The failure of facsimile The European PTTs, concerned less about profit than providing services, kept offering phototelegrams through the Second World War. In the United States, even though ATT reduced the cost of sending a picture from NewYork to Chicago from $50 in 1925 to $20 by 1927, its Picture Telegraphy business proved a solid money-loser so the corporation dropped it in 1933. The technology survived in the form of wirephoto for the in 1934.12 For the first time, actual users - trained newspaper photographers and darkroom technicians - directly operated the facsimile equipment. This was the first real commercial success of facsimile. Unsurprisingly, it occurred in a niche market of users who had specific needs that faxing could serve better than other approaches and who were willing to invest human, material and financial resources. A 1928 AT&T survey found 18 different systems under develop­ ment in Europe, Japan and the United States.13 Like their telegraphic predecessors of the nineteenth century and electronic successors, these machines explored a variety of technical approaches, demonstrating the wide range of perceived technological options and market possibilities. Not until the 1970s would so many players again enter the facsimile market. The technology rarely matched proposed applications, as RCA demonstrated in the 1930s. RCA promoted radio-based facsimile

120 The changing picture offax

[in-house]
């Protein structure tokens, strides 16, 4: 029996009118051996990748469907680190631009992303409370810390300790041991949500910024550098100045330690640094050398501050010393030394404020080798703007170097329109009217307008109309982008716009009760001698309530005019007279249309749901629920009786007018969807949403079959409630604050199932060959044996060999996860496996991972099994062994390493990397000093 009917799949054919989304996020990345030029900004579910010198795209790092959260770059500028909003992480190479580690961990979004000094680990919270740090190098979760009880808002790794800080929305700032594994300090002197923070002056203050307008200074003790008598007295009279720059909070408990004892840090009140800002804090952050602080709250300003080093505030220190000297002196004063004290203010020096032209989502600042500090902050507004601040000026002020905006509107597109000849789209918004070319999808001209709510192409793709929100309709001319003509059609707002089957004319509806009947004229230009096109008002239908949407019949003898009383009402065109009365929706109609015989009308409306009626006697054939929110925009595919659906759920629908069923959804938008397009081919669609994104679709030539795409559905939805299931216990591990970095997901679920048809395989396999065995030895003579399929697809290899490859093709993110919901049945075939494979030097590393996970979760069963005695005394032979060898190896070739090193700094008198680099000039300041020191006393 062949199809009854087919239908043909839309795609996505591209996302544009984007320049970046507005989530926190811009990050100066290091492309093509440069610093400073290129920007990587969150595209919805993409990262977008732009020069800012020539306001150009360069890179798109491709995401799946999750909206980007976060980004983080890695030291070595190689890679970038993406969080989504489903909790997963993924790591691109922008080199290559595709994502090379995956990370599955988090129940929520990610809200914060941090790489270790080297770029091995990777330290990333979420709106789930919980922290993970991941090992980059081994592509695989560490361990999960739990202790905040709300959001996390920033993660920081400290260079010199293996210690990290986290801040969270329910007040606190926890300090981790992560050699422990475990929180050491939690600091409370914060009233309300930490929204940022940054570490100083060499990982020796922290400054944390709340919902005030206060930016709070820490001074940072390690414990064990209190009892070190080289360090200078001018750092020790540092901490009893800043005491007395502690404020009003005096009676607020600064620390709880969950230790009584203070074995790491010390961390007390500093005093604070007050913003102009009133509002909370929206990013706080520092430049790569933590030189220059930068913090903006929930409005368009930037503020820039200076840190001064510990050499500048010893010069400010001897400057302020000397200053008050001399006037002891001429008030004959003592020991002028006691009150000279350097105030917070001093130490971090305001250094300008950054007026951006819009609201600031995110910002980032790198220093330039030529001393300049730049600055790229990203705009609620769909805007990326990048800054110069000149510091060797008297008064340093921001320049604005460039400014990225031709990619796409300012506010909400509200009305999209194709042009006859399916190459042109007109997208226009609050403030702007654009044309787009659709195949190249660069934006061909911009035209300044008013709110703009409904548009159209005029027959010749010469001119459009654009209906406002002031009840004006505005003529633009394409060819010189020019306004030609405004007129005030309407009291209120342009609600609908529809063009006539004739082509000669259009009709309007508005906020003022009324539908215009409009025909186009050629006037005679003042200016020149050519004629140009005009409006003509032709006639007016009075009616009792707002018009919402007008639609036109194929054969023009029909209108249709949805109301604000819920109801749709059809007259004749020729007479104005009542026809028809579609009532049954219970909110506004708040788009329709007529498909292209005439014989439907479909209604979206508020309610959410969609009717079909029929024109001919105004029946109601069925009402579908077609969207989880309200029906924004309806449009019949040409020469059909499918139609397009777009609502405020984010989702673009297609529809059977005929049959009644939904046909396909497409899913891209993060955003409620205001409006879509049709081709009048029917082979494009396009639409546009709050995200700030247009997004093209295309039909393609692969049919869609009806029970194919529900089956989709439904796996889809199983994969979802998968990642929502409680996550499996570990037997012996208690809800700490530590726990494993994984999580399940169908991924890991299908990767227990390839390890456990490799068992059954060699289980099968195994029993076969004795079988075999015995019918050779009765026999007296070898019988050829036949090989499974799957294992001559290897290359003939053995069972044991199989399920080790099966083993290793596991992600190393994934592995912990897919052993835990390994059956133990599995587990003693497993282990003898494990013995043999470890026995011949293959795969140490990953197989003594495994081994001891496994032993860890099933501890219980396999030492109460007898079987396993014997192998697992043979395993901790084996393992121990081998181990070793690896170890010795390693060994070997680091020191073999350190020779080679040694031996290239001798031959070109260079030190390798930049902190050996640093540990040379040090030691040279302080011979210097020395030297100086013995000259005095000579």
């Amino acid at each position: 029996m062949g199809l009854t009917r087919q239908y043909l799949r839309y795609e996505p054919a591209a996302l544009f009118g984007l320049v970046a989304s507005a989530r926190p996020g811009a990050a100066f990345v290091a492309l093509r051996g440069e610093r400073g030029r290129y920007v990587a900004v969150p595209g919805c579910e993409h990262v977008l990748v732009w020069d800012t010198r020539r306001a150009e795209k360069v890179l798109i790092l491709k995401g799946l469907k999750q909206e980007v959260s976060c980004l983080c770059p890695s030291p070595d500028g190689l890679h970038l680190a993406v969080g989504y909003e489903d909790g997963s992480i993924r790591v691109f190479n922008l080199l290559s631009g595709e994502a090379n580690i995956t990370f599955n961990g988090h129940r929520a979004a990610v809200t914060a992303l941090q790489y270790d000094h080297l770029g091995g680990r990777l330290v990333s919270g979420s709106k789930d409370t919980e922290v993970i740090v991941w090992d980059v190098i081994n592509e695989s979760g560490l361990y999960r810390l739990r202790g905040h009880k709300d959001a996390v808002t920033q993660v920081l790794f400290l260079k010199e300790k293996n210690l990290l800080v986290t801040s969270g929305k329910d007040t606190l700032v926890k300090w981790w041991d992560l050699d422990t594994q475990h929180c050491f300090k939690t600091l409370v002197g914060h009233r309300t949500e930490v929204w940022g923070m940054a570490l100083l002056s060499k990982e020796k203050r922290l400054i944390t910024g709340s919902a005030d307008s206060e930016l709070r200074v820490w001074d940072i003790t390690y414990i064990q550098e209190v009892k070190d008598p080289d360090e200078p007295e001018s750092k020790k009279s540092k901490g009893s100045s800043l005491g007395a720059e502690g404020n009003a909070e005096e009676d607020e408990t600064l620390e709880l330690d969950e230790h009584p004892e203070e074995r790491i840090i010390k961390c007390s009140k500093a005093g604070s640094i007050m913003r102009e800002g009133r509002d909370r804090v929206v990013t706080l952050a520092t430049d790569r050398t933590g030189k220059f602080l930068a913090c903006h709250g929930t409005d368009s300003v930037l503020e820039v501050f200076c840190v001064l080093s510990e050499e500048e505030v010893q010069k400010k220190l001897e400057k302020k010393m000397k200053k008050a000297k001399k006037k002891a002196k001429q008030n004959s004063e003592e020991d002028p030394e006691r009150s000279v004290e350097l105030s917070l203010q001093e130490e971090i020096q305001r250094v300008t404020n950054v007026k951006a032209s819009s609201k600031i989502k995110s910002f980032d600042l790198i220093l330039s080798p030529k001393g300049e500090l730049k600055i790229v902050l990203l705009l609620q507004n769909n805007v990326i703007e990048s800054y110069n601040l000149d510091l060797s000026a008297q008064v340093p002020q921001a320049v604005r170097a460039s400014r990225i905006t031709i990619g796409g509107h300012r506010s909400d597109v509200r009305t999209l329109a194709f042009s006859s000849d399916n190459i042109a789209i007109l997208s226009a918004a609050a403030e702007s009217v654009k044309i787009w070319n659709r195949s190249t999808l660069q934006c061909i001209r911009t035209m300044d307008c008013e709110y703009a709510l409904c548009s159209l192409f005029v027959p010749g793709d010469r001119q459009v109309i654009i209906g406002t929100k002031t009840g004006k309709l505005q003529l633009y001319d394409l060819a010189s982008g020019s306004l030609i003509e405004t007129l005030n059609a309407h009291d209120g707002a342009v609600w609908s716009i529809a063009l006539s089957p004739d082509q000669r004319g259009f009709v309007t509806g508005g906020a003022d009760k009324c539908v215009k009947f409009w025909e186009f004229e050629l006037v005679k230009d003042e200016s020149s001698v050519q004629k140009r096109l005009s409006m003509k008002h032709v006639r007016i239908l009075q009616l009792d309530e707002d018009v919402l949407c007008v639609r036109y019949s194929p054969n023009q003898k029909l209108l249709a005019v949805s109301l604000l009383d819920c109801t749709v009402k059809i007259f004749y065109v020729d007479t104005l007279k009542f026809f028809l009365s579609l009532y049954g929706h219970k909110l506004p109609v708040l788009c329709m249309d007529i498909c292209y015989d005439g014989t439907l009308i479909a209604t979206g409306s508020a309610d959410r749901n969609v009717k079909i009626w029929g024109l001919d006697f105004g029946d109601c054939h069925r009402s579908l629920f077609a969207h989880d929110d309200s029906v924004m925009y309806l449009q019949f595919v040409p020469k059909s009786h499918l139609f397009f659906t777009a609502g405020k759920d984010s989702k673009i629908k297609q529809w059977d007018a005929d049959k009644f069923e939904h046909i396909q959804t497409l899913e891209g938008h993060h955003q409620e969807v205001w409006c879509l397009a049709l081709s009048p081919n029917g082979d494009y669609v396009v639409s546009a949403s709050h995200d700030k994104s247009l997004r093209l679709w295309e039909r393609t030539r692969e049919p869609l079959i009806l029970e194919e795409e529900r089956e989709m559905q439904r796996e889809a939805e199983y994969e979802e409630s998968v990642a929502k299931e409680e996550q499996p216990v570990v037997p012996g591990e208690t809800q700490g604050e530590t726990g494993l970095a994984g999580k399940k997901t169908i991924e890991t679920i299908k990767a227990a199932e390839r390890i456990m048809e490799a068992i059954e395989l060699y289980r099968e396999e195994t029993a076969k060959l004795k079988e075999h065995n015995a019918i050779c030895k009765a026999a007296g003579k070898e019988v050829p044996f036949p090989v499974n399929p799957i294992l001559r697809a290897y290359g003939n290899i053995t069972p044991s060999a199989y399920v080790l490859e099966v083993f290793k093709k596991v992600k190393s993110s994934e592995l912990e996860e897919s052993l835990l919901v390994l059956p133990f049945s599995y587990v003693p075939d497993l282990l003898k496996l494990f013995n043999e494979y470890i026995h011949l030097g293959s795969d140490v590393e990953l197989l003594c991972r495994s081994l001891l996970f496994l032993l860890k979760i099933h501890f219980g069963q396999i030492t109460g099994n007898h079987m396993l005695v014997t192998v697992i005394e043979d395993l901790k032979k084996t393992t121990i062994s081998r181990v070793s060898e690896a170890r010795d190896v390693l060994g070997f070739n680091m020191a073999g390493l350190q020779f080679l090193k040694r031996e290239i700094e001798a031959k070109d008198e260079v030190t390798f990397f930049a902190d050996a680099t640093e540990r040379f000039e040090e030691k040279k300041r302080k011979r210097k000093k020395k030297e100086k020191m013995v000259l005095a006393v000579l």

(Figure 5) as a substitute for domestic telegraphy, for transatlantic picture transmission, for weather maps to ships, for duplication and, most interestingly, as a way to broadcast newspapers to homes and offices. Despite significant investments and technical developments, all these efforts failed. The cost was too great, the transmission too slow, the equipment too fragile or unreliable and alternatives too compelling. Broadcast facsimile involved the most fundamental rethinking of a fax machine yet and the most serious effort to create a large base of consumers. The concept was simple: a newspaper would broadcast its latest edition to fax recorders attached to . The initial faxpapers would be 'flash news', intended to provide readers with breaking news. Ultimately, faxpapers might replace the entire process of printing and distributing a newspaper. The major challenge was the recorder. To attract customers, designers expected the user to have minimum technical knowledge and no significant contact with the machine save for refilling the paper rolls. This goal, minimising user involvement with the recorder, posed a major technological challenge. RCA considered unattended operations and high reliability essential for success. Yet a fully automated receiver necessitated putting the 'smarts' in the machine, thus creating a more complex and costly electromechanical device. RCA hoped for a recorder that would sell for under $50; actual costs were an order of magnitude higher. Although the transmission time for four pages shrank from one hour in 1938 to 15 minutes in 1948, the concept still proved too slow and too costly, especially compared with simply turning on a radio or spending a few cents to buy a newspaper. 14 Fax attracted substantial press attention, partly because its implied potential to transform the news media was so great. Far less heralded but far more successful was the attempt to turn the fax machine into an extension of the telegraph. The technological dynamic was to increase the efficiency and lower the costs of telegraphy. No company developed this further than , starting in the mid-1930s. Until the 1970s, this proved the most successful application of fax, if measured by the number of machines in use.